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textbook

[tekst-boo k] /ˈtɛkstˌbʊk/
noun
1.
a book used by students as a standard work for a particular branch of study.
adjective
2.
pertaining to, characteristic of, or seemingly suitable for inclusion in a textbook; typical; classic:
a textbook case.
Origin of textbook
1720-1730
1720-30; text + book
Dictionary.com Unabridged
Based on the Random House Dictionary, © Random House, Inc. 2015.
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Examples from the Web for textbook
Contemporary Examples
Historical Examples
  • It was, indeed, the first work that deserved to be regarded as a textbook of modern chemistry.

    Woman in Science John Augustine Zahm
  • In our textbook we have adhered to the same plan of division.

    Introductory American History Henry Eldridge Bourne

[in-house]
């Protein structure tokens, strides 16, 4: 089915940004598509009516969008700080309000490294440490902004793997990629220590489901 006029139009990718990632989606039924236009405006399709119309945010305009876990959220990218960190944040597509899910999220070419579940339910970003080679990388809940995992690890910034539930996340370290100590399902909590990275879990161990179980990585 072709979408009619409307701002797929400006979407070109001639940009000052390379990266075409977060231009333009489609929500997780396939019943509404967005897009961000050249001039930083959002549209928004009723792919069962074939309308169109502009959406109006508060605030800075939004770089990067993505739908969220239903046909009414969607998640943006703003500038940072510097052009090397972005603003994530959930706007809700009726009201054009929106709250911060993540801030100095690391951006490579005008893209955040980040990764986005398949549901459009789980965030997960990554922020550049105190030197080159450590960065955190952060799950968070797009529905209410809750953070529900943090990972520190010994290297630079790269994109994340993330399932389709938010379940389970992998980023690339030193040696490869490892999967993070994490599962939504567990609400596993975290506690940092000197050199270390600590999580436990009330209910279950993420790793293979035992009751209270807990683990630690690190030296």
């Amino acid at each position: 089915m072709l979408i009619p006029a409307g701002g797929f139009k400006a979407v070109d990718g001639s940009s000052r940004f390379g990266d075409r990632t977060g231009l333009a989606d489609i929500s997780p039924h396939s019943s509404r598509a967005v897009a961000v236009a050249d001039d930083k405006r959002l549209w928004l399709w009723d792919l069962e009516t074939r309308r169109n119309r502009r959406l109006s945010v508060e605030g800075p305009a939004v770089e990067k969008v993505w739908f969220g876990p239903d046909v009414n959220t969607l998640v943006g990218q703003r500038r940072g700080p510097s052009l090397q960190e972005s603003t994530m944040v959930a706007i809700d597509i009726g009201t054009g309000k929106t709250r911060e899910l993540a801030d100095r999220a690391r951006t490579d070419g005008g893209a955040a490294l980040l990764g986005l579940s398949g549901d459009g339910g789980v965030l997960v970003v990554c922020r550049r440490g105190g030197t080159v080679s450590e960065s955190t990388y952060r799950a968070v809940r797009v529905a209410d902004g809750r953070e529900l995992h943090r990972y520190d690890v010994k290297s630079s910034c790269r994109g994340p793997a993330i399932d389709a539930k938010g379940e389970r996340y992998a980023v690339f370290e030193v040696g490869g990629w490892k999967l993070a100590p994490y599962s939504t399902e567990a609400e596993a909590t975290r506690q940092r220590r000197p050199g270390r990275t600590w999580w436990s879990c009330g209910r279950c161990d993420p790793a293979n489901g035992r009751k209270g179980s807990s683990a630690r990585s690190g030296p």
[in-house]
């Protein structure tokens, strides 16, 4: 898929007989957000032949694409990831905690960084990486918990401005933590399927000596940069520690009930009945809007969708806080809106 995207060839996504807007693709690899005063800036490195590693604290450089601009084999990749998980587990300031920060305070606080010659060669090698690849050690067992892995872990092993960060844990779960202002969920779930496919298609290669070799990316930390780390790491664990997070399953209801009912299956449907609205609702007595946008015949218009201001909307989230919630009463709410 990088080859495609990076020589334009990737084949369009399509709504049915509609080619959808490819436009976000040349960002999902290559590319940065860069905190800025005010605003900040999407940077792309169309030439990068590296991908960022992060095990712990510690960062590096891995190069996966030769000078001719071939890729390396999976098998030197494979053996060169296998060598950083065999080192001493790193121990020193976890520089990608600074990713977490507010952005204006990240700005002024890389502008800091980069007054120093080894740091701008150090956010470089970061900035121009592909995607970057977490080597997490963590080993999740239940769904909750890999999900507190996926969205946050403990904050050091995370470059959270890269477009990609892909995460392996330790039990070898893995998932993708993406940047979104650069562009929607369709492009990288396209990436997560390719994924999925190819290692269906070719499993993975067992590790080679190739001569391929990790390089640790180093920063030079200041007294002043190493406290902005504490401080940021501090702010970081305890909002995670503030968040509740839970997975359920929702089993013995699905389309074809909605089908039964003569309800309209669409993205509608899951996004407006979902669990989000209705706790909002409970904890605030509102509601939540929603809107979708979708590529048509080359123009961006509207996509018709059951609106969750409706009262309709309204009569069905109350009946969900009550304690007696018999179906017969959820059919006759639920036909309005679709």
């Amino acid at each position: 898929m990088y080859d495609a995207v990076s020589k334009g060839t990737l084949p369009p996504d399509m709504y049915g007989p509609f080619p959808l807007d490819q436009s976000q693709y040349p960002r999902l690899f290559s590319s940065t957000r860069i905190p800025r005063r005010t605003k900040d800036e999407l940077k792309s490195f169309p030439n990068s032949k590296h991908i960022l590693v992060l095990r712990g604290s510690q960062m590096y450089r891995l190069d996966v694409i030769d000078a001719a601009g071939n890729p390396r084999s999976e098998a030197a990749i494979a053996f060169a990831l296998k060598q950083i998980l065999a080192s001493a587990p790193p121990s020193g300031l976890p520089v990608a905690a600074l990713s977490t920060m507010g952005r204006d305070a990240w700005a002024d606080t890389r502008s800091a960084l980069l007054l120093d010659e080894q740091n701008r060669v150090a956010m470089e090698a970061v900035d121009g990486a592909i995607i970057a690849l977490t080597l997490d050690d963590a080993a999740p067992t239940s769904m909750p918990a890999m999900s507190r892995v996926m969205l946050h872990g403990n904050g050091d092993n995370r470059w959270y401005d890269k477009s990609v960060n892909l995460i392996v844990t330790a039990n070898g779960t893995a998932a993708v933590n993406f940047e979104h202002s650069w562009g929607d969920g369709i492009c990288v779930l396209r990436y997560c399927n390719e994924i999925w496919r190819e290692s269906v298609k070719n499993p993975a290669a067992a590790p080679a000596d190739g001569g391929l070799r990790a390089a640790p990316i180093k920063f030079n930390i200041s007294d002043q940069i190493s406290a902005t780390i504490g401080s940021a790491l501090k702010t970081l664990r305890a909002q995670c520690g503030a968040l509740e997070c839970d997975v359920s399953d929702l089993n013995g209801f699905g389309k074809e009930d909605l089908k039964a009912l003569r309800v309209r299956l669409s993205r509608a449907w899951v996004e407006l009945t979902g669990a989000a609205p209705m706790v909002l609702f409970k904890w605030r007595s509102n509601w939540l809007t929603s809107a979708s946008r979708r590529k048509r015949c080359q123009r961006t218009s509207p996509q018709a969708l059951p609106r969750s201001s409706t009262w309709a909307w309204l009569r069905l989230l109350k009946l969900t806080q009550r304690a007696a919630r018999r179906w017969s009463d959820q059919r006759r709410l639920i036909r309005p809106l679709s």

• Fenwick figuratively threw away the textbook the first time the professor's back was turned.

    The Great Gray Plague Raymond F. Jones
  • The former work is the earliest Greek textbook which has reached us intact.

  • The first question (I believe I am disclosing no military secret in telling) was, 'Name the textbook.'

British Dictionary definitions for textbook

textbook

/ˈtɛkstˌbʊk/
noun
1.
  1. a book used as a standard source of information on a particular subject
  2. (as modifier): a textbook example
Derived Forms
textbookish, adjective
Collins English Dictionary - Complete & Unabridged 2012 Digital Edition
© William Collins Sons & Co. Ltd. 1979, 1986 © HarperCollins
Publishers 1998, 2000, 2003, 2005, 2006, 2007, 2009, 2012
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Word Origin and History for textbook
n.

also text-book, 1779, from text (n.) + book (n.).

Online Etymology Dictionary, © 2010 Douglas Harper
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21
22
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